To Issue 127

Citation: Lee R, “Addressing the Challenges of Nasal Biotherapeutic Drug Delivery”. ONdrugDelivery, Issue 127 (Nov 2021), pp 16–18.

Robert Lee discusses the benefits of administering drugs to the nasal cavity, as well as the main challenges in formulation for this route and the strategies that can be applied to overcome them.

Over the last decade, biotherapeutics have rapidly proliferated. Highly potent, patient-centric and offering a desirable safety profile, these drug products have fast become a staple of the development pipeline.

“The diversity of nasal delivery formulations is central to their appeal – they can be water based, hydroalcoholic, nonaqueous, suspensions or emulsions.”

Most biological drugs are peptide- or protein-based therapeutics and have poor oral bioavailability, making parenteral injection the default route of administration. But, as with any innovation in pharma and biotech, there are unmet clinical needs that require novel delivery mechanisms. In meeting these needs, liquid-based and dry powder nasal drugs have emerged as a class of medications with significant benefits.

Nasal delivery is an attractive alternative for local and systemic delivery of biologics, being a non-invasive route of administration with the potential to treat various diseases, including cystic fibrosis, respiratory viral infections and asthma. Driven by this potential, the market was valued at US$7.8 billion (£5.7 billion) in 2018 and is predicted to reach close to $12 billion by the end of 2025.1 Nasal products, however, are complex and require significant formulation expertise for successful development.


The diversity of nasal delivery formulations is central to their appeal – they can be water based, hydroalcoholic, nonaqueous, suspensions or emulsions. Moreover, they can include diverse excipients, including solvents, mucoadhesive agents, buffers, antioxidants, preservatives and penetration enhancers, all of which address some of the fundamental challenges to drug development – solubility, bioavailability and patient acceptance being the big-ticket items.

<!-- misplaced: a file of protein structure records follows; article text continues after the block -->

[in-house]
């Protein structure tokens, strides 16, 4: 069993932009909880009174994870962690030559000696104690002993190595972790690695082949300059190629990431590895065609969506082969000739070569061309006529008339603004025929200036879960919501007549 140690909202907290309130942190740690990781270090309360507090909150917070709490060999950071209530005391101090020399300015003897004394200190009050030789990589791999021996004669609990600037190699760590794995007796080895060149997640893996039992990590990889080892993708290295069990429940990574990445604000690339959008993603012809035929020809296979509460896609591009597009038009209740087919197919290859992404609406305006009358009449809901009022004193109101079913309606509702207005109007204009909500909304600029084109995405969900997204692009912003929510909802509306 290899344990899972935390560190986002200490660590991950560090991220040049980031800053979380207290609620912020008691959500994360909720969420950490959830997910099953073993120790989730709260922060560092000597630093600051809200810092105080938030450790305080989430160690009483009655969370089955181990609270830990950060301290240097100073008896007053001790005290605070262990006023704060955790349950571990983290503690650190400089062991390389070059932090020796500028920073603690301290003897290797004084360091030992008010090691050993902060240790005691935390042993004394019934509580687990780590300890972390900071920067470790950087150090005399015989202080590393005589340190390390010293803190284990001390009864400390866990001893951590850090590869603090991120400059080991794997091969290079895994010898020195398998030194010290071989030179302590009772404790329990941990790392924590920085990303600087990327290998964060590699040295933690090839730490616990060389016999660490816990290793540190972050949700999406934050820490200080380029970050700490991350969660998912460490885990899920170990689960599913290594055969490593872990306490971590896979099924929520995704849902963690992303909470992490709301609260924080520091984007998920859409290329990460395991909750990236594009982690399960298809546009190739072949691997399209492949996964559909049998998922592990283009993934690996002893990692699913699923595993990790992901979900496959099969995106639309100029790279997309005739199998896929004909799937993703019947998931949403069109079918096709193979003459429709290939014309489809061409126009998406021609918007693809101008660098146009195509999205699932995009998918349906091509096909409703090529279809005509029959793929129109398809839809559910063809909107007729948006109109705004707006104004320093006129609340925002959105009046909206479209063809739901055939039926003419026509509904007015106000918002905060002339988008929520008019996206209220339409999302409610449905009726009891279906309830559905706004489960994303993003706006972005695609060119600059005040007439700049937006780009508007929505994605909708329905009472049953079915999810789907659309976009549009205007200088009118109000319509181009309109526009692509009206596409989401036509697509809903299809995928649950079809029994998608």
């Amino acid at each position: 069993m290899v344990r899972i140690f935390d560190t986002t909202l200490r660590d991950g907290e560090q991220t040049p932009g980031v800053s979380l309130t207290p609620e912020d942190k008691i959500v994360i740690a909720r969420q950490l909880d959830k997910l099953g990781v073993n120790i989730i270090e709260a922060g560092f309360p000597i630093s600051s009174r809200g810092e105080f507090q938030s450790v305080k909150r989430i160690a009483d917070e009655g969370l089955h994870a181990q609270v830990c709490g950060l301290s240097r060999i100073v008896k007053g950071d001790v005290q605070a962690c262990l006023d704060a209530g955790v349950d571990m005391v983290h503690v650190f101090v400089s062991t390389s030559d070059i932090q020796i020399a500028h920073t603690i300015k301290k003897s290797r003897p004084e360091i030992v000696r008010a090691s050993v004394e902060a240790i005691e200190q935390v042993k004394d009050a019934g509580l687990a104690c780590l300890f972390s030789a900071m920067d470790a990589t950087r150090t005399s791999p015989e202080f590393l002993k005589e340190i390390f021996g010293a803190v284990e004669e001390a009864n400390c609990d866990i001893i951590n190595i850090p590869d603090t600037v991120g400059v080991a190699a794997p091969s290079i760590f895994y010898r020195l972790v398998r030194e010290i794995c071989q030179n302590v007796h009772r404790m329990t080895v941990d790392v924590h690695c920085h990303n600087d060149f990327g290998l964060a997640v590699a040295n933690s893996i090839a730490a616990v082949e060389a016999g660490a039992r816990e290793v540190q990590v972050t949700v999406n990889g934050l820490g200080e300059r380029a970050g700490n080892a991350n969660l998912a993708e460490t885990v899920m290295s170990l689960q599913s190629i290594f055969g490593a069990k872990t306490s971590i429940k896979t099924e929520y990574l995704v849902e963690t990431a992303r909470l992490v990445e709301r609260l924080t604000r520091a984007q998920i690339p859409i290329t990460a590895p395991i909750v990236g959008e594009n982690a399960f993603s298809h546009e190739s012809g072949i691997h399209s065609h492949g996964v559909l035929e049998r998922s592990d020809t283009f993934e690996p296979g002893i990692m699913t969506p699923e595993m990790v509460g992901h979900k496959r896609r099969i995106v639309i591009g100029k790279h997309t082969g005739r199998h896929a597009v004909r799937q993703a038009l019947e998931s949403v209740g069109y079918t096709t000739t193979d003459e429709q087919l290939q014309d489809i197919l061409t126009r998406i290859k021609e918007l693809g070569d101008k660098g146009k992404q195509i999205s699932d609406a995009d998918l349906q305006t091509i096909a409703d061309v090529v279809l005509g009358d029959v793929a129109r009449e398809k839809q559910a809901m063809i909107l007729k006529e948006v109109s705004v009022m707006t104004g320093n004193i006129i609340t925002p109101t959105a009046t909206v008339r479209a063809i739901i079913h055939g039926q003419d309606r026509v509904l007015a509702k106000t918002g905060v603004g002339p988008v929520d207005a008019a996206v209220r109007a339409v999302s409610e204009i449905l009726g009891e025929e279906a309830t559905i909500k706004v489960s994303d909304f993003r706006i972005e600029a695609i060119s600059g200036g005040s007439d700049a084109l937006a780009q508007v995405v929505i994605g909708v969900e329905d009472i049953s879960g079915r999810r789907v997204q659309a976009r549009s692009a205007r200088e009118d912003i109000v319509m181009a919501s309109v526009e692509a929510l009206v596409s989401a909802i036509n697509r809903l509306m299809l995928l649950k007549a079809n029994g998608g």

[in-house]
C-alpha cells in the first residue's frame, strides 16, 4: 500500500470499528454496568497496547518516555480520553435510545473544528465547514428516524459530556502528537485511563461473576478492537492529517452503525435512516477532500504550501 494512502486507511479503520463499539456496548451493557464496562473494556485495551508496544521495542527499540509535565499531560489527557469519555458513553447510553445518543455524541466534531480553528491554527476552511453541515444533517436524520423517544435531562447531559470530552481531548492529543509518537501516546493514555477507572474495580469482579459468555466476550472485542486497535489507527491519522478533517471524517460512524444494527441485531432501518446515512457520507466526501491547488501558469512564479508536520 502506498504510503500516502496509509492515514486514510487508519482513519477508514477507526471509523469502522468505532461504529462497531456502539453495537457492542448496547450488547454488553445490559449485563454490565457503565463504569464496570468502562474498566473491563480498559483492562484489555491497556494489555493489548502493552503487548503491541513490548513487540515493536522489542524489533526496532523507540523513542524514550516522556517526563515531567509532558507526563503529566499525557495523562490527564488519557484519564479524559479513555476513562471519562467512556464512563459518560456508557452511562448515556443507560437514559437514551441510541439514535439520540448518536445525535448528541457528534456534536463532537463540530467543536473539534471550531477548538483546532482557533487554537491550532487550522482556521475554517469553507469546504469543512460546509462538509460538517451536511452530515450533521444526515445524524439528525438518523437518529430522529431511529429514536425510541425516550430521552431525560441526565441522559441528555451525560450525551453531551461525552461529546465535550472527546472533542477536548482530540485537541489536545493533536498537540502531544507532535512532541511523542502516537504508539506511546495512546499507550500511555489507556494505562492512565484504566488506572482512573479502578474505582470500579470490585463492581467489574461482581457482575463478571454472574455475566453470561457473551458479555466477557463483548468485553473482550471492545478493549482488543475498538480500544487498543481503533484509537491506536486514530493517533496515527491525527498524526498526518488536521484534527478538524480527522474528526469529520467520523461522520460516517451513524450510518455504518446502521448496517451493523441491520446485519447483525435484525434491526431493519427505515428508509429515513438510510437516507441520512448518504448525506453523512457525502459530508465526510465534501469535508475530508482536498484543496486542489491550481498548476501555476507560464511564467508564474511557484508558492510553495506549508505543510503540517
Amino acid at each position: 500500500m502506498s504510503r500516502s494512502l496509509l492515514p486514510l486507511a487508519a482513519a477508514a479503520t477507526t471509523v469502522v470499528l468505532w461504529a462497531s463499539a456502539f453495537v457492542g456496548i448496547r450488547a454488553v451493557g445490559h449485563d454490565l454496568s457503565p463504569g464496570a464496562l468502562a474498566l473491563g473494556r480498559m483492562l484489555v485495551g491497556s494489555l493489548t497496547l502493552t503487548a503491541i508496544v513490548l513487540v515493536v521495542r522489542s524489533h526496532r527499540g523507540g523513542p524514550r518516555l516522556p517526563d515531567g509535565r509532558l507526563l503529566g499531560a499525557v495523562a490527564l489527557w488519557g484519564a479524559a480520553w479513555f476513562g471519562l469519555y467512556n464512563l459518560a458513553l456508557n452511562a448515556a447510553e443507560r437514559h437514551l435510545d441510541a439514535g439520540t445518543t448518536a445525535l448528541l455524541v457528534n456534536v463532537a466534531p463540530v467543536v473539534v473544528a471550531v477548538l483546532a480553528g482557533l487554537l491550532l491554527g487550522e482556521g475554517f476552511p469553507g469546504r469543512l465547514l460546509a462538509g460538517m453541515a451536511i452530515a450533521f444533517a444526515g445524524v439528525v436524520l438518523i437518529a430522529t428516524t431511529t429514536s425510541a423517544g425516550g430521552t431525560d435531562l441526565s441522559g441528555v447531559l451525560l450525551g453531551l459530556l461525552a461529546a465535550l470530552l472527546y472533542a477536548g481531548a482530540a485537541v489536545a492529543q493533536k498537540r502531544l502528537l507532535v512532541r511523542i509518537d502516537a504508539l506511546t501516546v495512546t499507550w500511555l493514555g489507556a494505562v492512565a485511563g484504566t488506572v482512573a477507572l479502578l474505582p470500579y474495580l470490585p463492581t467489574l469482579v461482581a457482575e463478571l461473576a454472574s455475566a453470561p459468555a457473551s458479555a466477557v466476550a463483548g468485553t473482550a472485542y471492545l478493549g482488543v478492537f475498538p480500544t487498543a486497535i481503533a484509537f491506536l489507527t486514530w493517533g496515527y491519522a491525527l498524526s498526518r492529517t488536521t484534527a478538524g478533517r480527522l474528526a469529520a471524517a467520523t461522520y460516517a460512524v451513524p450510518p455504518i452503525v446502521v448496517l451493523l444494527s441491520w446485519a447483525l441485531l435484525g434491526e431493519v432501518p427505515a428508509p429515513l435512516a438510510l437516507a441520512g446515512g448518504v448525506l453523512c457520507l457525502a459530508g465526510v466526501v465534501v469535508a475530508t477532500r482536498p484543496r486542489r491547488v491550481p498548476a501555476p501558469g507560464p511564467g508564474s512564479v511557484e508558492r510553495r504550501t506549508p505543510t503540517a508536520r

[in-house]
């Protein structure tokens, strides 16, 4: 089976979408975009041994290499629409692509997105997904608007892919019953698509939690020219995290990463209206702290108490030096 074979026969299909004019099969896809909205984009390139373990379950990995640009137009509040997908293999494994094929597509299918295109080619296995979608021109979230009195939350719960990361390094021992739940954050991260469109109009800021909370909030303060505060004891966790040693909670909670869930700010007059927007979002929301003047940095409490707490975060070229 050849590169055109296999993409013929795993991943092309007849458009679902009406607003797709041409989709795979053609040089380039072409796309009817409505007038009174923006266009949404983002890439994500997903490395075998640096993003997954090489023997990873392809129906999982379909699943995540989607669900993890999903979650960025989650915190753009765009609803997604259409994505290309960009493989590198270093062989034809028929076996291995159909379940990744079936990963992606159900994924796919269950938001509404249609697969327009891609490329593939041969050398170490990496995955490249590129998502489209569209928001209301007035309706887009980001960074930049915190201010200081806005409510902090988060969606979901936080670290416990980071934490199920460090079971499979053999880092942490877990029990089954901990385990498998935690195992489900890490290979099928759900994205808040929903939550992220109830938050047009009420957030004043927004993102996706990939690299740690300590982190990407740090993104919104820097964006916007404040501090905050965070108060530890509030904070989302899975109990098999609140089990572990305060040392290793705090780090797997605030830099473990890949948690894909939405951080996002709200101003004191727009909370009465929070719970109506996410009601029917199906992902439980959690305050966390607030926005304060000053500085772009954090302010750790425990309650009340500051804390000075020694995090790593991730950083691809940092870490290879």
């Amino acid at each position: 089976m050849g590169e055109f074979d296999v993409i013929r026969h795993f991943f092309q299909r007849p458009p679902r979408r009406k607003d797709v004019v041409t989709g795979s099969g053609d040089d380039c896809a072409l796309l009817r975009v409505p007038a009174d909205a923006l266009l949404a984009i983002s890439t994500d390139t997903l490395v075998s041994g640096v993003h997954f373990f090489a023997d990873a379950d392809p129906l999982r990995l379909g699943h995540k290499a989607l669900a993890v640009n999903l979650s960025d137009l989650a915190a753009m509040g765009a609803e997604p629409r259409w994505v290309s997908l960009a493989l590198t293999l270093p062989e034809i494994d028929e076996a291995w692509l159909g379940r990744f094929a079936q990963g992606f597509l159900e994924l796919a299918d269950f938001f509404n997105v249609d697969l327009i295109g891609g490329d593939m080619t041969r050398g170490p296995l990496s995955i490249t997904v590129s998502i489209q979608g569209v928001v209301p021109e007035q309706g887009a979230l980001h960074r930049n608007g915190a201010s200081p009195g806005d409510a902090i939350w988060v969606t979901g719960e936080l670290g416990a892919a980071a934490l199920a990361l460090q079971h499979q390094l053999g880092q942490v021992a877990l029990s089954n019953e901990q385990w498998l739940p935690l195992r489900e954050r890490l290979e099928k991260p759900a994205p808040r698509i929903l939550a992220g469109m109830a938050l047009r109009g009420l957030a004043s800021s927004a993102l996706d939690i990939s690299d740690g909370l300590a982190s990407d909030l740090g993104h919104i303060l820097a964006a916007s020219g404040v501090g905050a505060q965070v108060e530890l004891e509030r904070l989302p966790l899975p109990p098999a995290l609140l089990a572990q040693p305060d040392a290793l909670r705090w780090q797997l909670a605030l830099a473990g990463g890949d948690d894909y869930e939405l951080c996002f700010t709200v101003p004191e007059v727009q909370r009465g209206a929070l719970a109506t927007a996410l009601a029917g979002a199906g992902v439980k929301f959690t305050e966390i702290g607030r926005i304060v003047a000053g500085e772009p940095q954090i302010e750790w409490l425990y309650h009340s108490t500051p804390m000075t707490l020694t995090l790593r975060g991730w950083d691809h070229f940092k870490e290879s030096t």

Formulations for systemic delivery are absorbed directly into the bloodstream, bypassing the liver and first-pass metabolism, which can be an important consideration for drugs that are degraded in the gastrointestinal tract. Rapid absorption also leads to fast-acting systemic effects, even when a patient is unconscious, which can be important for emergencies. Delivery to the olfactory region of the nasal cavity also allows direct access to the central nervous system for some neurological therapies. Nasal delivery is also non-invasive and easy to use compared with injectables, leading to improved patient acceptance and compliance. In addition, it offers a method to administer diverse APIs for both local and systemic applications.

Where solution and suspension dosage forms cannot be developed, dry powders may offer an alternative method and offer additional benefits, including enhanced chemical stability, the absence of preservatives, lower risk of microbial spoilage (which means fewer or no preservatives) and the ability to administer larger amounts of API in each dose. The suitability of a powder formulation is dependent on the solubility, particle size, aerodynamic properties and nasal irritancy of the active drug and/or excipients.

“Ergonomic aspects of the delivery device systems are also a factor as orientation, patient handling and actuation forces can affect use and patient compliance.”


Biological Barriers